With all due respect to the public prosecutor who would handle the case, I don’t think what Francis Rafael did would fall under any of the crimes defined under Article 153 of the Revised Penal Code, or of any law.

It could not fall under the first paragraph, because the act was not serious enough. In fact, Duterte continued speaking. Thus, there was really no disturbance to speak of, from the viewpoint of the law. The intent of Article 153 is to maintain public order – but public order was maintained, as shown by the facts that (1) Duterte continued speaking; and (2) Mr. Rafael was immediately subdued. Additionally, it seems that the act was a spontaneous act, brought about by Mr. Rafael’s emotions, as can be seen by the fact that he was holding a mere short bondpaper as his “placard”. If it was really planned or intended (which is necessary in prosecutions under the first paragraph of Article 153), he should have prepared a bigger placard containing his message.

The act would not also fall under either the first or the second prohibited act under the fourth paragraph of Article 153. The outcry was not meant to incite rebellion or sedition (i.e. achieve any of the ends of rebellion or sedition); he was just stating an obvious fact: that Duterte is a coward in bowing to China. The placard, if you could call that short bondpaper as one, also did not provoke a disturbance of the public order (see argument above). It should be noted that the second prohibited act of the fourth paragraph is not that the accused displayed placards TENDING TO PROVOKE disturbance of the public order, but placards PROVOKING disturbance of the public order were displayed.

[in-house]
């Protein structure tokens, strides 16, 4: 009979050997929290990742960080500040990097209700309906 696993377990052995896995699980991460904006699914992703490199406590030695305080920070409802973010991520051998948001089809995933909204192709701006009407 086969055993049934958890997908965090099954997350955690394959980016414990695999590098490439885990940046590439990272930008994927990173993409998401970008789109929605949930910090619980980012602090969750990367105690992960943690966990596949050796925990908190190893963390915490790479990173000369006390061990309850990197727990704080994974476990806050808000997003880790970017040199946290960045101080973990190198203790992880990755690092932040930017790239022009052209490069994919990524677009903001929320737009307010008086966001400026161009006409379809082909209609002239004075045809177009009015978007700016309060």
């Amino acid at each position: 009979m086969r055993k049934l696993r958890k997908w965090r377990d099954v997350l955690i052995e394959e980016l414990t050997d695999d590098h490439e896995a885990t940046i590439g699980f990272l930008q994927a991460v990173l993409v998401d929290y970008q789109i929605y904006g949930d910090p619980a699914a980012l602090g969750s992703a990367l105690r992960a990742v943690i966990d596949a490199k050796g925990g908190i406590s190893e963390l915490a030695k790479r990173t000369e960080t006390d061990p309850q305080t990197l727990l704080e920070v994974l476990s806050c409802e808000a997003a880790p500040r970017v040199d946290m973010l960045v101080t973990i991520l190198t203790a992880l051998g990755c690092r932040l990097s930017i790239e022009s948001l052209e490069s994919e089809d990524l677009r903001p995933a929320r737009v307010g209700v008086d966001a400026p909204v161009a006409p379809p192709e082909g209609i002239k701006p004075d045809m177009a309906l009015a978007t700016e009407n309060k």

In short, the State would be wasting precious resources in prosecuting this guy. Simply put, he did not just do enough to offend the State. Hopefully the public prosecutor handling the case would see that his/her sworn duty is to prosecute those who offend the State, not those who offend the President (unless the act was also an offense against the State).

You know what offends the State? Allowing billions worth of shabu to enter our territory. Now that’s what should be prosecuted.